"Flavored cigars are designed to attract young adults, and the new CDC report indicates Big Tobacco is succeeding in its mission," he said. "The federal government must use its full authority over the tobacco industry and ban flavored cigars before the next generation of tobacco users are hooked.

"The increase in cigar use is troubling, and we must continue to do everything we can to keep our kids healthy and safe."

Lautenberg and other Democrats, including Senate Majority Whip Dick DurbinRichard (Dick) Joseph DurbinHugh Hewitt to Trump: 'It is 100 percent wrong to separate border-crossing families' Opioid treatment plans must include a trauma-informed approach Overnight Health Care — Sponsored by PCMA — Dems want answers on DOJ ObamaCare decision MORE (D-Ill.), have previously called for a ban on flavored cigars. In April, the Senate Appropriations Committee recommended that the Food and Drug Administration release regulations banning flavored cigars, as part of the 2013 spending bill for Agriculture, Rural Development, FDA and related agencies.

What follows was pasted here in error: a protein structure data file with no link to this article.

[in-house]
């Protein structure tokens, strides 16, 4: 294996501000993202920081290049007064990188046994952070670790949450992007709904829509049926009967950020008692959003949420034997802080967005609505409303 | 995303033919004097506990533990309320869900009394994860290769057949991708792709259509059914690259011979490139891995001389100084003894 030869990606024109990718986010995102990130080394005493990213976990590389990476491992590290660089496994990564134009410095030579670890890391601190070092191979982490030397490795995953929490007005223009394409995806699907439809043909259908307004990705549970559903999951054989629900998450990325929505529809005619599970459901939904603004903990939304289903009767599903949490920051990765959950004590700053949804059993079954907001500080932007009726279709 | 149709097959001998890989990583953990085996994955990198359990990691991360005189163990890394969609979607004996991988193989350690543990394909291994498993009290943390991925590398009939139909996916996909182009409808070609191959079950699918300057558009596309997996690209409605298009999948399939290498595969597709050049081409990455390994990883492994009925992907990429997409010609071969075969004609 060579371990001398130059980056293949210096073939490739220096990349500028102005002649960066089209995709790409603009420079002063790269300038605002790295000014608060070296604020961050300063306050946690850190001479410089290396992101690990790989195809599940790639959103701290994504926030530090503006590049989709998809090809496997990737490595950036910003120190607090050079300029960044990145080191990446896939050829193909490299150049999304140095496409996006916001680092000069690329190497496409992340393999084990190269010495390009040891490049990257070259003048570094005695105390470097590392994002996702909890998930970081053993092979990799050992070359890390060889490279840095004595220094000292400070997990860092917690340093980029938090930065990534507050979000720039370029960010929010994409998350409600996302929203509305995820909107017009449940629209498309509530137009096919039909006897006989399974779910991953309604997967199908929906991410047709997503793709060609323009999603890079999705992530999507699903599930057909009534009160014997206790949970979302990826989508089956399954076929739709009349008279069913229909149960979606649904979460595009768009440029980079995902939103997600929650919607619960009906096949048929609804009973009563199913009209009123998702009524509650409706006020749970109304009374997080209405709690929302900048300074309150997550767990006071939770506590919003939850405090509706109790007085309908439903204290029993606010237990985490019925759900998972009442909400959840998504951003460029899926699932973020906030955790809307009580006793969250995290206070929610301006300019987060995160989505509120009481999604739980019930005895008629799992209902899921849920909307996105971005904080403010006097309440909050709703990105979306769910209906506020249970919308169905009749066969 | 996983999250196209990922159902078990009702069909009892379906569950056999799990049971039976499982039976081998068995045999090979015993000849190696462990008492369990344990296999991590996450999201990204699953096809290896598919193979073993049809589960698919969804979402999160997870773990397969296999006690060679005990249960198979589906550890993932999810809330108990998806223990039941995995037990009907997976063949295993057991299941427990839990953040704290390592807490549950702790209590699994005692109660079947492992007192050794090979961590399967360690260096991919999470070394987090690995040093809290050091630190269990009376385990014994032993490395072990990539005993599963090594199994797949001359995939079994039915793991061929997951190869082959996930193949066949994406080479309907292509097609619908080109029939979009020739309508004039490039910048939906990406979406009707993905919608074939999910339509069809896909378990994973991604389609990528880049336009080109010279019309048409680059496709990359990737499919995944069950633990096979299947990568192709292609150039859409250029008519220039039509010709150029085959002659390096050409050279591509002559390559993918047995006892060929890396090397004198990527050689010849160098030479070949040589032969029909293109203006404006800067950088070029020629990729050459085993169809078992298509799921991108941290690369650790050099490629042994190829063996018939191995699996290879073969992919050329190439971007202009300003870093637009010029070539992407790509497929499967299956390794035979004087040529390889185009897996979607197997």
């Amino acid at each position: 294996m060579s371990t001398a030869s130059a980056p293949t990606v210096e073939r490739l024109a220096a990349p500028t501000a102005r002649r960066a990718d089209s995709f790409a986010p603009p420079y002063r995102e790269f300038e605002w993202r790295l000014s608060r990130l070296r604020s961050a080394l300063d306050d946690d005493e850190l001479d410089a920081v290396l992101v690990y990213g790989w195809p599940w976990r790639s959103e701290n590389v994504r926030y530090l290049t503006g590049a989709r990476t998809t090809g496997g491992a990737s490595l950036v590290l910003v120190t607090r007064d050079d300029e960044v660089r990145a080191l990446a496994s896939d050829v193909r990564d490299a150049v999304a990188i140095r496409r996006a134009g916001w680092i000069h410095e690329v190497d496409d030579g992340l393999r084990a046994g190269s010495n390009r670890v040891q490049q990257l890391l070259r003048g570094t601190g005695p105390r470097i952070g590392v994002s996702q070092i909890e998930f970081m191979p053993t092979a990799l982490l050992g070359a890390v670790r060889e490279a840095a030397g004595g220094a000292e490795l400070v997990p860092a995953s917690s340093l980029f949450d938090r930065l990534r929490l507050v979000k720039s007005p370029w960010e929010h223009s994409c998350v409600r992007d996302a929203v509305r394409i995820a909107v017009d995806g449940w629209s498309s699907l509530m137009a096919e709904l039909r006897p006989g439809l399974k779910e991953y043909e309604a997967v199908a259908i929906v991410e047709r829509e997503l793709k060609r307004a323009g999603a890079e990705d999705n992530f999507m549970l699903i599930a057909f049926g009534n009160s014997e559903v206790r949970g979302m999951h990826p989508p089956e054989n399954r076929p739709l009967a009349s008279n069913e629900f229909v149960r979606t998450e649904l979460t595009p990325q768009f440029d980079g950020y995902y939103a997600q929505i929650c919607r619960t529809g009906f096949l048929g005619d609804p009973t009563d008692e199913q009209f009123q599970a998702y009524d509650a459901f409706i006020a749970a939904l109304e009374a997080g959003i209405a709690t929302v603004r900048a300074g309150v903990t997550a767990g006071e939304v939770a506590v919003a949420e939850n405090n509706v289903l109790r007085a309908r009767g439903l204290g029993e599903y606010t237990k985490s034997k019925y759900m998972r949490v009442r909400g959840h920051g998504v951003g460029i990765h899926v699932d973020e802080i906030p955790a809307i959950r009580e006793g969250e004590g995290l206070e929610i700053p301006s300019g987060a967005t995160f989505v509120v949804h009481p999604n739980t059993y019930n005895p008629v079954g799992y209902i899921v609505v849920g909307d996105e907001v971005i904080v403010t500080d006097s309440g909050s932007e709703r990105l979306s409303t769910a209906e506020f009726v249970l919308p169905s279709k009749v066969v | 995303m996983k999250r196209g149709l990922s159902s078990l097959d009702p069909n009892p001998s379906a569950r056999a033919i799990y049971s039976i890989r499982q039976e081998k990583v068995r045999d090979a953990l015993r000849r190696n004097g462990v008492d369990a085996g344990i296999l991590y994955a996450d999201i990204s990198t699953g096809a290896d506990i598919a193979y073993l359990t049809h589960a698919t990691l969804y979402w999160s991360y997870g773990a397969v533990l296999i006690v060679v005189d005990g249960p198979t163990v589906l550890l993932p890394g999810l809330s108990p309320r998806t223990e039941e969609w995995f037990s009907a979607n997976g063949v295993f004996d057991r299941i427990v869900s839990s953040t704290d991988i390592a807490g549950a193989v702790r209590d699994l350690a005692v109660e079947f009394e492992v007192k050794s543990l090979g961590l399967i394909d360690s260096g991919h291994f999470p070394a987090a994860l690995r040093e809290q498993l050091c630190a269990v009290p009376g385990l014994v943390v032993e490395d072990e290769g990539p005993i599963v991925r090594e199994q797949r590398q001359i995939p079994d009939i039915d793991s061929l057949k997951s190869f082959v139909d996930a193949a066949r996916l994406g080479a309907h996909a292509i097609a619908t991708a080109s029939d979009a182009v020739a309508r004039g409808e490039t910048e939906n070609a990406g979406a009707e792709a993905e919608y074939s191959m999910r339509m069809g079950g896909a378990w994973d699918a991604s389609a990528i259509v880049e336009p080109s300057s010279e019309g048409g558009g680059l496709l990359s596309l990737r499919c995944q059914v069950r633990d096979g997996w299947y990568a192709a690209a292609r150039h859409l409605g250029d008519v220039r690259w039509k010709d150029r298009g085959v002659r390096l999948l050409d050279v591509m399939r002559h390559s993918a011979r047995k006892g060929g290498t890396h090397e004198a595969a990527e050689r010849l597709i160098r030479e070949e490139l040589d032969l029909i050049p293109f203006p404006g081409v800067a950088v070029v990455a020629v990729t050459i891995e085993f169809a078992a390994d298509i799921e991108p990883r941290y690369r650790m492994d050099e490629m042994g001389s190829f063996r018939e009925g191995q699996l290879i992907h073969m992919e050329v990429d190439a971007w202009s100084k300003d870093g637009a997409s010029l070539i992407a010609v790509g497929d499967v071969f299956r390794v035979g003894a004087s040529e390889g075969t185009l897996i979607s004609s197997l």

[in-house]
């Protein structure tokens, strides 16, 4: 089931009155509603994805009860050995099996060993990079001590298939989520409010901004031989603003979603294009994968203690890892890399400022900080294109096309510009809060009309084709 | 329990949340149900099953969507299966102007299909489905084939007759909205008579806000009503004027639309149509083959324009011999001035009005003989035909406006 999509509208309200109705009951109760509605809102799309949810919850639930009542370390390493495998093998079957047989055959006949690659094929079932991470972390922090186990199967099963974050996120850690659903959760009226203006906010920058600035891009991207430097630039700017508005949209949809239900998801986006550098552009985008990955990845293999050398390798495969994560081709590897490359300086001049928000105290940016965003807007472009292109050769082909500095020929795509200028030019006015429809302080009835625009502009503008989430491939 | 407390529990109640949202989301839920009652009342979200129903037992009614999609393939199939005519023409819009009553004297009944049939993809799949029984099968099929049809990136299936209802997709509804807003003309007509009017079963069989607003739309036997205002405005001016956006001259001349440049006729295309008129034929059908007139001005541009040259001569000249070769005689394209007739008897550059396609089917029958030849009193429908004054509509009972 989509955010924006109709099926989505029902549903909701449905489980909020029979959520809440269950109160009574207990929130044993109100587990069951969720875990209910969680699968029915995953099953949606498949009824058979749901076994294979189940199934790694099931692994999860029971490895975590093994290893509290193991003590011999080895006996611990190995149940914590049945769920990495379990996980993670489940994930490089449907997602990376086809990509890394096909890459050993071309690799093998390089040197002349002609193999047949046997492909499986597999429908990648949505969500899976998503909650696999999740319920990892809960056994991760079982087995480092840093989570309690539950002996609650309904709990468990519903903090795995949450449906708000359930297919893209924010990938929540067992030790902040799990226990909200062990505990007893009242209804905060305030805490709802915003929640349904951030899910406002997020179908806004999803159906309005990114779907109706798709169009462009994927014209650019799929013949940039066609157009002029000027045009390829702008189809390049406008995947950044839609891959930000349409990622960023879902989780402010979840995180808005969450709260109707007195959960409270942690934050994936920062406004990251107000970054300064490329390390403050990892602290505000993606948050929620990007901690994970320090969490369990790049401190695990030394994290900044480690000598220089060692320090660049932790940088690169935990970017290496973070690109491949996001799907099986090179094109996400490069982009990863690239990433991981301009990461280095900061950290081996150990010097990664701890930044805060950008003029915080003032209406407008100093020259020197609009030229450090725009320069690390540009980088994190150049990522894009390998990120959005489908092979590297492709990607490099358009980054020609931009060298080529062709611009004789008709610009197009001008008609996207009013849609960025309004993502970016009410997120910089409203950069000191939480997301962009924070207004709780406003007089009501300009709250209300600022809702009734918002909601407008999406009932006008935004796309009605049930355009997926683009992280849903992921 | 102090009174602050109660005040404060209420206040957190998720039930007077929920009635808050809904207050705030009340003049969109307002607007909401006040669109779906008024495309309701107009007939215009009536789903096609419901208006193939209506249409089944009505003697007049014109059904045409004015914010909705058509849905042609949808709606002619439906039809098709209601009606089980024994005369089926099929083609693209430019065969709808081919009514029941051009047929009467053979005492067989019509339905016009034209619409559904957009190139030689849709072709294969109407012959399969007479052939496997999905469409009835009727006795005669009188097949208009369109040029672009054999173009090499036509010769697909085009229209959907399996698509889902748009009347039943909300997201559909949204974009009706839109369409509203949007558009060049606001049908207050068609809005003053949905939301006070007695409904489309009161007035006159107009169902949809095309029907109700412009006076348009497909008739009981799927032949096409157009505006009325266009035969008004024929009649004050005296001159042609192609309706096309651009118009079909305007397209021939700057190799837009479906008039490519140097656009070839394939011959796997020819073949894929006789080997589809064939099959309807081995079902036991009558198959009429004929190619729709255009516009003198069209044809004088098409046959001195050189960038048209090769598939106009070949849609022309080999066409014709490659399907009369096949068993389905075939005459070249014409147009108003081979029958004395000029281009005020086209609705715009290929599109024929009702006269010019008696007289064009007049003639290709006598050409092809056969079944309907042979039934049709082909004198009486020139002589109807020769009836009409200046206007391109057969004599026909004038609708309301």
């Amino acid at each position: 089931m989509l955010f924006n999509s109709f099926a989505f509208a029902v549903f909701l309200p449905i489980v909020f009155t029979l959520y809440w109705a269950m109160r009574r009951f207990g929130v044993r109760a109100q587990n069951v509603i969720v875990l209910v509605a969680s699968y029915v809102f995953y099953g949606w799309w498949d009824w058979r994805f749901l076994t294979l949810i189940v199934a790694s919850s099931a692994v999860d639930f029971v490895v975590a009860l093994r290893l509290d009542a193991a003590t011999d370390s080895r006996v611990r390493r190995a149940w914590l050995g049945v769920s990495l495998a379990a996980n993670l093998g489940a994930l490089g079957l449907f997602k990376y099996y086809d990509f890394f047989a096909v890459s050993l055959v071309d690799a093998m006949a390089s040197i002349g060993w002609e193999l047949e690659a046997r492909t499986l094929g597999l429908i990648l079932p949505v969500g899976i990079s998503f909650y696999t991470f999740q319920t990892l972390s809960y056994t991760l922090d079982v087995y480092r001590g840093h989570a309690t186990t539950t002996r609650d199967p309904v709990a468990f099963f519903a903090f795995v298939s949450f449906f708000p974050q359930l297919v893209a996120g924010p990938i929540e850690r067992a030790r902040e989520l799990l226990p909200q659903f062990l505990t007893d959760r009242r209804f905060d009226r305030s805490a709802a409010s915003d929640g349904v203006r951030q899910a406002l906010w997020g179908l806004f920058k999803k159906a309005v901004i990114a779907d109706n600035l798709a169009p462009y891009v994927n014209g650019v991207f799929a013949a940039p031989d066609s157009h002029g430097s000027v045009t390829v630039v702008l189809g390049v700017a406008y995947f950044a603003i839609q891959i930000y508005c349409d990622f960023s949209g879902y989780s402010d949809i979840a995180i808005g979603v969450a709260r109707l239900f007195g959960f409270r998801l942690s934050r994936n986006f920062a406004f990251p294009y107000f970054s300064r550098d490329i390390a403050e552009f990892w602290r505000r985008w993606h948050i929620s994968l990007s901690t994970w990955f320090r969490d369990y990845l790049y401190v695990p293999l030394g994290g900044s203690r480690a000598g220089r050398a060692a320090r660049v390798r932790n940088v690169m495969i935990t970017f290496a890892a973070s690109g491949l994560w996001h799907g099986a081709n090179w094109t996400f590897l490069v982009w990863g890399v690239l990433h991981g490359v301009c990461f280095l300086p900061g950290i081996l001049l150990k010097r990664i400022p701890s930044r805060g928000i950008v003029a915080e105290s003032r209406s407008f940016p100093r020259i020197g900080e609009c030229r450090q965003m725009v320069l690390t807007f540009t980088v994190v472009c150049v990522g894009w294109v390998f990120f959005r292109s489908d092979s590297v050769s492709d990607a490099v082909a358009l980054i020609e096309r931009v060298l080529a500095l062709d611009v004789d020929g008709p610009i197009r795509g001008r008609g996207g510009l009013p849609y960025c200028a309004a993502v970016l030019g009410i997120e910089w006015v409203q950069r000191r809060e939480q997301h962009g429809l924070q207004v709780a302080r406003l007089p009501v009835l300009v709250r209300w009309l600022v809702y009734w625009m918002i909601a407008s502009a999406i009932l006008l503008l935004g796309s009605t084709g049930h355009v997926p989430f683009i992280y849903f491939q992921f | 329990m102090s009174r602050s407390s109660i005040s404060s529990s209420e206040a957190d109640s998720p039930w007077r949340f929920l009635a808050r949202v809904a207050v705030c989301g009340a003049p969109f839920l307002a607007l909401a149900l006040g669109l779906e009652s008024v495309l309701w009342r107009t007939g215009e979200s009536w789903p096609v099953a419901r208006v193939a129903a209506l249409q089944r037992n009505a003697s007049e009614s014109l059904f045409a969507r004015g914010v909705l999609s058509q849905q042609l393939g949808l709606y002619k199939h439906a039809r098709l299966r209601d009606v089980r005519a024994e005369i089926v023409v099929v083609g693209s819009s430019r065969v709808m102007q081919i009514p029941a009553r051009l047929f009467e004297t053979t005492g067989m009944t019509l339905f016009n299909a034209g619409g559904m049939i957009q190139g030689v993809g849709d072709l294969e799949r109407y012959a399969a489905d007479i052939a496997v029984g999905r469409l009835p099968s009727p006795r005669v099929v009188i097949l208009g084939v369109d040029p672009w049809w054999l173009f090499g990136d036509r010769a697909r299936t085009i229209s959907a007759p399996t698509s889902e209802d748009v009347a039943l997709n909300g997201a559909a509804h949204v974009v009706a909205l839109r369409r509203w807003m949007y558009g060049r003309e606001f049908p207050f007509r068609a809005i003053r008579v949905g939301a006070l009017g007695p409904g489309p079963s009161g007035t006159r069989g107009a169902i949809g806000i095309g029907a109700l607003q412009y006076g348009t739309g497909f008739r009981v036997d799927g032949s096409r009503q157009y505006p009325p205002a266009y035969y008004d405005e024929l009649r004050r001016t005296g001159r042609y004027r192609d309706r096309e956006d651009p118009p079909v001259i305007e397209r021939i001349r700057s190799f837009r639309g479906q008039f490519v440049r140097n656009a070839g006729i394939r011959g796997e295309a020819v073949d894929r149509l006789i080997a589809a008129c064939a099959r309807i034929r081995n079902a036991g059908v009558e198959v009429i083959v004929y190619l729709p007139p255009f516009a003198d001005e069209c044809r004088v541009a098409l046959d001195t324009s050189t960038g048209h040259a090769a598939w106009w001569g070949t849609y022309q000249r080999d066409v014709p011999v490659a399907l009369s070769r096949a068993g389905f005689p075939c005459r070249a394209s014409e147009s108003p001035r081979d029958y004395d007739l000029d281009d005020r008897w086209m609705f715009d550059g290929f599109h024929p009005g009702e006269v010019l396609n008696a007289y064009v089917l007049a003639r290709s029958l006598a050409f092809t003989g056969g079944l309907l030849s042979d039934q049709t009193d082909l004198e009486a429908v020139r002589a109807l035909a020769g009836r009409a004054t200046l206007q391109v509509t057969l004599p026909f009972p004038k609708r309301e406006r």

The two senators noted then that a 2009 law banned flavored cigarettes, but still allows tobacco companies to market flavored cigars.

"Because the law banned flavored cigarettes, many companies turned to flavored cigars to help attract and retain young customers," Durbin said in April. "Cigars with candy-like flavorings such as strawberry, watermelon, vanilla and chocolate are marketed to young people, and get them hooked on this deadly and addictive habit at a young age."